Insecticides (home)

Insecticides (home)

In 2001, over three billion dollars worth of insecticides were purchased in the US, representing over one-third of the total world market.[1] Nearly $1.3 billion was spent on insecticides for home and garden use, nearly as much as that used for commercial agriculture. Over 122 million pounds of the active ingredients in insecticides were used in the US in 2000.

However, active ingredients typically make up one percent or less of the volume in an insecticide product - the rest are so-called "inert ingredients" - so the total amount of insecticide products used in the US in 2000 likely exceeded 10 billion pounds.[2] Fifty-nine million US households used some form of insecticide in 2000, or about 56 percent of all households.[3]

Given the widespread use of insecticides in US households and the sheer volume of the chemicals that are released into homes, gardens, and lawns, it is important to remember that they are poisonous, highly-toxic substances. Because of the increased health risks associated with using chemical bug sprays, usage should be absolutely minimized or avoided altogether. Exposure to small amounts of these chemicals can cause serious health problems in humans (especially children) and pets, and even those who do not use bug sprays can suffer from their pervasive use. For example:

  • Using pesticides in and around the home can cause a 60 percent increase in the likelihood of children developing neuroblastoma, a very serious form of cancer.[4]
  • Children who have been exposed to household insecticides and professional extermination methods within the home are three to seven times more likely to develop non-Hodgkin lymphoma (NHL) compared with children who have not been exposed to pesticides.[4]
  • Children living in pesticide-treated homes have nearly a four-times greater than normal risk of developing leukemia. Children living in homes where pesticides are also used in the garden have a risk of developing leukemia 6.5 times greater than normal.[4]
  • In a study of household dogs, the risk of developing bladder cancer increased from topical insecticide use. When dogs were exposed to 1-2 topical pesticide applications per year, there was a 60 percent increased risk of bladder cancer. When the animals were exposed to more than two pesticide applications per year, the risk of developing bladder cancer was 3.5 times greater.[4]
  • Prostate and brain cancer risk doubles, and lung cancer risk triples among pesticide applicators. [4]

Miniscule amounts of some insecticides can be devastating to wildlife like birds and fish and can disrupt ecosystems. Since some insecticides can persist for years, a single application can continue to add toxins to the air, soil, and water around your home for a long time. These chemicals can even harm endangered or threatened species.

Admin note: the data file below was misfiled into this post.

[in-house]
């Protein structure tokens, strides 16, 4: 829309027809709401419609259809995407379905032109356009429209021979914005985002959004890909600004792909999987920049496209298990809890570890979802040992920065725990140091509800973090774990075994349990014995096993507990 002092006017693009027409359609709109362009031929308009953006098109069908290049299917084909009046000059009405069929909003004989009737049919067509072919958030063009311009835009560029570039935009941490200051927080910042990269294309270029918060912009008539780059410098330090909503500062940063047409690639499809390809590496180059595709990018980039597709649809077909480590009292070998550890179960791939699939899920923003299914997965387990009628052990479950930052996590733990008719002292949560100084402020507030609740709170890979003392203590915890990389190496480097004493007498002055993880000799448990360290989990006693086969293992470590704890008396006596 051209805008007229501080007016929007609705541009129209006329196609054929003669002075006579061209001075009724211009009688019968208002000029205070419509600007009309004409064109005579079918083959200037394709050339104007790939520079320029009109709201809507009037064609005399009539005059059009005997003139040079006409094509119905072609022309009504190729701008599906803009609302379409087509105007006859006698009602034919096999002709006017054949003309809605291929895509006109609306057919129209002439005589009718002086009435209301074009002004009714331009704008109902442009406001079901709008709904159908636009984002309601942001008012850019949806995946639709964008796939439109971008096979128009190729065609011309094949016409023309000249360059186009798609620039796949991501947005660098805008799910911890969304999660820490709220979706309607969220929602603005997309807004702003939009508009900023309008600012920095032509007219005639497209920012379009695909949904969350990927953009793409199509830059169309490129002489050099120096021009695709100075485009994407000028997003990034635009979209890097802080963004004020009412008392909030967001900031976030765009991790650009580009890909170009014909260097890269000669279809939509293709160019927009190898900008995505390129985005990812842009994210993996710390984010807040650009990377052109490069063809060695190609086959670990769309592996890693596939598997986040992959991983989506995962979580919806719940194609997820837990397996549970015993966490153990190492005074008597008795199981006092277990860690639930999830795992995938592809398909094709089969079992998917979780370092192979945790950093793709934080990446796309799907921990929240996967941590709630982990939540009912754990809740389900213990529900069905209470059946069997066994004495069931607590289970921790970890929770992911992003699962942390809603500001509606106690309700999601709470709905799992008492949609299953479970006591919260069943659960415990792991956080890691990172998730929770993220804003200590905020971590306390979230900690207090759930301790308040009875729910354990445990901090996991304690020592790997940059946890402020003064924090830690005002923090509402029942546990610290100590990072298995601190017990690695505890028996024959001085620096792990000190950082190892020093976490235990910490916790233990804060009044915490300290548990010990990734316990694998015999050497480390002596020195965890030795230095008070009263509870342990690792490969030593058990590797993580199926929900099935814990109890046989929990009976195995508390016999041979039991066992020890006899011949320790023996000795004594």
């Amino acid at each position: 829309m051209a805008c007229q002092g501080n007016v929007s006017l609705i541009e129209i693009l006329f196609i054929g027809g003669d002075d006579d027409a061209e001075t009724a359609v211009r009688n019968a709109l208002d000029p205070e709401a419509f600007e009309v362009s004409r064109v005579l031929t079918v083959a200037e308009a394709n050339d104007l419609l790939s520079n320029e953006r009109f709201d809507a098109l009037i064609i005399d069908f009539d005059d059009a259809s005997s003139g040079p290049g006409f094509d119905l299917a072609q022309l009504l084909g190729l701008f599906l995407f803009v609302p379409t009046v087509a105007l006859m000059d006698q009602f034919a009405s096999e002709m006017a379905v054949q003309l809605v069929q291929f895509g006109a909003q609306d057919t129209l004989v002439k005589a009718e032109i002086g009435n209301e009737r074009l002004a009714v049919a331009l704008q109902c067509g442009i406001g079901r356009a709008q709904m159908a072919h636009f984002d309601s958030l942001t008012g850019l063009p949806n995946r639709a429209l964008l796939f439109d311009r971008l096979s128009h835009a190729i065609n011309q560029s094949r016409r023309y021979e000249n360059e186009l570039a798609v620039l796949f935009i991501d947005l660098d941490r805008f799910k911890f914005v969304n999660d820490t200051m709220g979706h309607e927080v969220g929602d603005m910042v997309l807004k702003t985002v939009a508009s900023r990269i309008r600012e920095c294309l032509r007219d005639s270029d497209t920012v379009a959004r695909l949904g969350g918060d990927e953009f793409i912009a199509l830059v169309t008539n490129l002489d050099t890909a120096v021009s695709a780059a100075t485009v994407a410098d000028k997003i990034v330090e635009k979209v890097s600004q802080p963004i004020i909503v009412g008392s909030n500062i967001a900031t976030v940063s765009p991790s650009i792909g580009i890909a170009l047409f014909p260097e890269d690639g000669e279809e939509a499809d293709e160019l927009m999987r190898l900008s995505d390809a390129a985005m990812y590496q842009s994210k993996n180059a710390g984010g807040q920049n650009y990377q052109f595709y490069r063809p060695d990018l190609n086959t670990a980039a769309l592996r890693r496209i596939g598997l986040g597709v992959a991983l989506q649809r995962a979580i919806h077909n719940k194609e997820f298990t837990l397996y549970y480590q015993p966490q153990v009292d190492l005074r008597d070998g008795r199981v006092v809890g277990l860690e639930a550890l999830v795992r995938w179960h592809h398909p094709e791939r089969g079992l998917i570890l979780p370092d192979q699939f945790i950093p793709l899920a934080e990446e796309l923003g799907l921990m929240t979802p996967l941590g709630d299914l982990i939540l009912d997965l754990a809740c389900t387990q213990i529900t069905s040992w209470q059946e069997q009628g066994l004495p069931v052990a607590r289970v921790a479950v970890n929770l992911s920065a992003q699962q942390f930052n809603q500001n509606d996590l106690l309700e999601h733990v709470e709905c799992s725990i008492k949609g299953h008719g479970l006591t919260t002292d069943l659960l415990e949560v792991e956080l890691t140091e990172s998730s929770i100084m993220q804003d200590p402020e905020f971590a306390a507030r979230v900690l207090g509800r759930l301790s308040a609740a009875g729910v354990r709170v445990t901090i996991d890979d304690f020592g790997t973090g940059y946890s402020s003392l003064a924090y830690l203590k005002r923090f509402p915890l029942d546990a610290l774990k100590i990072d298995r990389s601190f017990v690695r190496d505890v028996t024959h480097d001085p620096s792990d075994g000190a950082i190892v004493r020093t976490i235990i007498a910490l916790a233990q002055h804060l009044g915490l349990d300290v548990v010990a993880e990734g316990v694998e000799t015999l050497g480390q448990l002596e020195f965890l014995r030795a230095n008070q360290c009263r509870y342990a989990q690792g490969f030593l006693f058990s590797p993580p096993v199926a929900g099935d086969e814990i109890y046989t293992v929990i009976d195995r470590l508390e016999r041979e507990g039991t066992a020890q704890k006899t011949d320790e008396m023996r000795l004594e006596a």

Animal species that experience long term exposure may have health and reproductive problems. Insecticides may also harm the habitat of endangered species because of drift, runoff, or leachates that may contaminate the water, soil, or vegetation used by the species. Both the bald eagle and the peregrine falcon became endangered because of the use of the insecticide DDT, but populations rebounded after use of the insecticide was banned. [5]

Background information

Bug sprays can be classified in various ways. Some are contact insecticides, while others, like systemic insecticides, are only toxic when the plant they are present in are ingested. Bug sprays can also be classified by the specific populations they target, such as miticides, mulluscocides and nematacides.[6]

There are naturally-occurring insecticides like nicotine in tobacco and pyrethrin in chysanthemums, and a wide variety of biopesticides derived from natural substances. These include microbial pesticides, plant-incorporated-protectants, and biochemical insecticides.[6] Chemical insecticides include organochlorides (DDT, for example), organophosphates, carbamates and inorganic insecticides (typically substances based on arsenic, copper, fluorine, and sulfur).[6][7] The active ingredients in most bug sprays for use in the home are permethrin and tetramethrin (synthetic forms of pyrethrum).

The US Environmental Protection Agency (EPA) regulates the manufacture, distribution and labeling of insecticides in the US under the Federal Insecticide, Fungicide, and Rodenticide Act.[8] The EPA also studies the impact of insecticides and other pesticides on the environment.[9]

Related health issues

Insect-borne diseases infect and kill millions of people around the world every year. Mosquitoes, for example, can transmit malaria, yellow fever, dengue fever, and west nile virus. Malaria alone killed nearly 1.3 million people in 2002.[10]

The two most widely used chemicals in personal bug sprays, DEET and permethrin, can have serious possible health implications for humans and other animals. Serious adverse reactions to DEET are relatively rare. However, health problems have been reported in conjunction with use of DEET ranging from skin and eye irritation to psychological problems and even death.[11]